The town of Korcula is well known for MORESKA – a traditional sword dance and drama that was common through the Mediterranean in 12th and 13th century, reaching Korcula in 16th century from Italy and Dubrovnik. The dance originated in Spain and is associated to the conflict between Moors and Christians. In Dalmatia its popularity was almost certainly linked with the struggles against Ottoman Empire, above all with the victory over a Battle of Lepanto, the first major Ottoman defeat by the Christian powers, which ended the myth of Ottoman naval invincibility. Through the centuries Moreska vanished from the Mediterranean and now days is only to be find in Korcula, where it is performed for over 400 yrs.
Briefly, the dance follows the story of the conflict between the Red King (locally called "White") versus Black King and their soldiers, as Bula - the Red King's fiancée is captured by Black army. Following the dialogues between Kings, the romantic and ritualized sword battle starts, and is performed in seven circles representing seven different dances with swords. Finally Black King is conquered and Bula happily returns into arms of her bellowed Red King.
Together with growth in tourist industry in Korcula, Moreska become one of the most important tourist attraction and its yearly performance on day of Sv.Todor (29/07) has been transformed into a regular event during the summer season, held every Thursday in 'Ljetno Kino' - a small open-air stage right on the edge of the Old Town, or in the case of rain, the Dom Kulture - an indoor stage in the center of the town.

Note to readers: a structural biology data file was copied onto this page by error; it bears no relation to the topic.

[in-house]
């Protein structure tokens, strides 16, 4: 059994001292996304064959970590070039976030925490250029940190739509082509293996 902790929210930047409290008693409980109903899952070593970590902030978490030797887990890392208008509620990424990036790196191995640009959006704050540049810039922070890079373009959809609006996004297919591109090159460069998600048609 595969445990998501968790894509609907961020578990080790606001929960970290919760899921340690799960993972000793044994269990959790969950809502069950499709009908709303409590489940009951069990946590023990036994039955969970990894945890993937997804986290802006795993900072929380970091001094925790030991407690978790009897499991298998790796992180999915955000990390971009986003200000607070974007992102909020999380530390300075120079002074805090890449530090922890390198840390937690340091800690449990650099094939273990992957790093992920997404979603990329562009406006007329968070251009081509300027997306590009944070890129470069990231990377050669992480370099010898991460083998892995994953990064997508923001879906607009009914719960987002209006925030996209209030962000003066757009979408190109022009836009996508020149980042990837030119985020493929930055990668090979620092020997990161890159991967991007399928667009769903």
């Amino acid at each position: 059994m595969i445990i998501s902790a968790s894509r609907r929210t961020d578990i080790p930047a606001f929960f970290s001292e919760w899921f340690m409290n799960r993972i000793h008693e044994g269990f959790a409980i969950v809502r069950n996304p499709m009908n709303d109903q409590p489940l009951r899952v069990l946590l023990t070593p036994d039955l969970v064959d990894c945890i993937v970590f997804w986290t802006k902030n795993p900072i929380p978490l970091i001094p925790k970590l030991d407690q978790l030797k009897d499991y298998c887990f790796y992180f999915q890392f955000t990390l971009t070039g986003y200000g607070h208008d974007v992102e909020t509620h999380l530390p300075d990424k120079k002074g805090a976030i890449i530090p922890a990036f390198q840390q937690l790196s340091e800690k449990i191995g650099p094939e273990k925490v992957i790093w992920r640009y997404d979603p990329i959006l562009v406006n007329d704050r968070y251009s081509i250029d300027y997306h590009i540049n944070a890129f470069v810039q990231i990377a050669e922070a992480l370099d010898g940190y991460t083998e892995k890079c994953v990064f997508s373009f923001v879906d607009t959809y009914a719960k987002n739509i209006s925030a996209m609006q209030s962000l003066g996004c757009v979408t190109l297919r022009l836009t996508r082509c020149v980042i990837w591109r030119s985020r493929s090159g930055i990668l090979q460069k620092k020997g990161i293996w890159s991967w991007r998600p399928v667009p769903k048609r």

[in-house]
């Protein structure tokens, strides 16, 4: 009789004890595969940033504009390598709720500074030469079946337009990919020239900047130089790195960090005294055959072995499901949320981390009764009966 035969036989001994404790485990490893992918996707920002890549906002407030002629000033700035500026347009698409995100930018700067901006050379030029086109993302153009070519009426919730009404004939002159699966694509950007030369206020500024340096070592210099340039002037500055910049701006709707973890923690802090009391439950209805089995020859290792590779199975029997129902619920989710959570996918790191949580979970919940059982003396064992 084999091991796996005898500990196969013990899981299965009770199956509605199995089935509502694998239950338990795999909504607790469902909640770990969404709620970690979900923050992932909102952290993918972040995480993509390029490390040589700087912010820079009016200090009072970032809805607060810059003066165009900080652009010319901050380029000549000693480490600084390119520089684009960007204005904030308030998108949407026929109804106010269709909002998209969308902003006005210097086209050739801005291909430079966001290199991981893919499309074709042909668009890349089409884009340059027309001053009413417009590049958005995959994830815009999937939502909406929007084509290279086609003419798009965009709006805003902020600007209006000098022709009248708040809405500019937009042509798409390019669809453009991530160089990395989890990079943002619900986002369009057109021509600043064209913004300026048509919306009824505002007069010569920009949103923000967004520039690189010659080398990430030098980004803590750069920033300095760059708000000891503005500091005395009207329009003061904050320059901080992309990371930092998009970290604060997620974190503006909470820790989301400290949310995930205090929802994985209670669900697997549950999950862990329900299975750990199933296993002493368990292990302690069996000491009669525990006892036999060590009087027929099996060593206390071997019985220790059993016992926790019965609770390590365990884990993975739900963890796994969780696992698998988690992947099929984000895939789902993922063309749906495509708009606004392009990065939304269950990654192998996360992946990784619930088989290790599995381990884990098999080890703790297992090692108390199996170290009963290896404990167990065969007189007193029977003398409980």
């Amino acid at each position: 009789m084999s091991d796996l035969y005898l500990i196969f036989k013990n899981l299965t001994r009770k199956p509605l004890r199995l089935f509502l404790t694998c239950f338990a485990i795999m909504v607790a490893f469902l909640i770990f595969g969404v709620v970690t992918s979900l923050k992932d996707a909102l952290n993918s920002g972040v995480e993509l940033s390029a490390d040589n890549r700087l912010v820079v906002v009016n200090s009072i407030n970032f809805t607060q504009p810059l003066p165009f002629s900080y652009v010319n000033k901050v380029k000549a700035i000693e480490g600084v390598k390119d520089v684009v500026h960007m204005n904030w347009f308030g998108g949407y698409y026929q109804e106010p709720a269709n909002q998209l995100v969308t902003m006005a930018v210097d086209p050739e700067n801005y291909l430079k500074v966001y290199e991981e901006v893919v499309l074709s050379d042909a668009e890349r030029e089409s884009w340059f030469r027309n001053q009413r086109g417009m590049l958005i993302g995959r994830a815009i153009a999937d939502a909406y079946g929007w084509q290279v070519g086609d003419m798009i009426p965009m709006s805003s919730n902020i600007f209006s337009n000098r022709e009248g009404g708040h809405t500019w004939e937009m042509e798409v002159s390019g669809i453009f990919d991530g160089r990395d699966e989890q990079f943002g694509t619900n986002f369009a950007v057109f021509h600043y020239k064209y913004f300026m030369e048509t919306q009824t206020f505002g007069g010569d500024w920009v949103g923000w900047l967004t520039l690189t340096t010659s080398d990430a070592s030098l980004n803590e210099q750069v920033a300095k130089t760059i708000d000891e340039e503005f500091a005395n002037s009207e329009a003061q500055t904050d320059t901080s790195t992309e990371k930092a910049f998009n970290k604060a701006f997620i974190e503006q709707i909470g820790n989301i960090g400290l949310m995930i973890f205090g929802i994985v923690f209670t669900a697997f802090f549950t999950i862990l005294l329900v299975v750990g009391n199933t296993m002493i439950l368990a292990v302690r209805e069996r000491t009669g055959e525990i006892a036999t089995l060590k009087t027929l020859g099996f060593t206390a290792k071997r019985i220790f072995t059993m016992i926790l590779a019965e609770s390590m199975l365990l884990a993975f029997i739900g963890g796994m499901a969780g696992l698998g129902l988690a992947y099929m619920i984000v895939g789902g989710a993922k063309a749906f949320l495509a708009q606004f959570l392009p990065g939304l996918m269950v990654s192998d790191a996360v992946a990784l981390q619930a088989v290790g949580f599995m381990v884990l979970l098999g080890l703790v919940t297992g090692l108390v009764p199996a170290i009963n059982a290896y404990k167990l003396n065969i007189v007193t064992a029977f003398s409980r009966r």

In the other places on Island of Korcula there are other traditional sword dances too, accompanied by more traditional instruments, as opposed to Moreska's brass-band music. These are MOSTRA - the sword dance from Zrnovo-Podstrana, performed on 16/08 for feast of Sv..Roko, and KUMPANJIJA, performed in Pupnat, Cara, Smokvica and Blato on various occasions, but not as regular as Moreska.
The tradition of beheading of an ox after the dances, which was practiced for long time, was banned after WW2, and it's reappearance in Pupnat in 1999 was heavily publicly criticized, so let's hope it will never become tradition again.
Moreska Photo Album - The Moreska sword dance photo album is uploaded and ready to browse. All photos in this album were taken at Sveti Todor’s Day in Korcula in July 2007, when Moreska was traditionally performed:
The Moreška in London - The Moreška, a traditional sword dance from the island of Korcula, comes to Croatia Exclusive Exhibition at London’s Earls Court from 7th – 9th April 2006. The exhibition features a great number of exhibitors to showcase the very best in travel and tourism, food and drink, culture and property from regions all over Croatia. There will be two daily performances of The Moreška Dance during the show, performed by the Korcula Singing Society St Cecily and accompanied by a brass band... read more.. + Moreska in UK 1966 and 1980
For more info about sword dances of Island of Korcula see following links:
Extract from Moreska Dialogues:
Bula: Leave me alone! Your demands are in vain
Moro: Stop wailing, my lady
Bula: If you will
Moro: I will not leave you
Otmanovic: There is no fear in Otmanovic!
Osman: Do not trust your sword
Moro: You ask me to return her
Bula: Ah, you wicked man!
If it were not that I disdain
Otmanovic: Useless to be angry, Osman,
Osman: How dare you compare
Moro: Ah! I cannot bear
Osman: Now defend, come my army.
Bula: From this sharp sword I will willingly receive
Moro: Console yourself, dear Nymph,
Bula: Then render me to him
To your arms, my soldiers,
Moro: Willingly, oh knight,
At the end of the 4th Kolap:
Bula: Oh, knights!
As long as I have
Osman: You are going to lose
At the end of the 7th Kolap:
Osman: You've lost all your dignity
I readily to you my sword surrender
Bula: My dear, sweet love,
Let this chaste kiss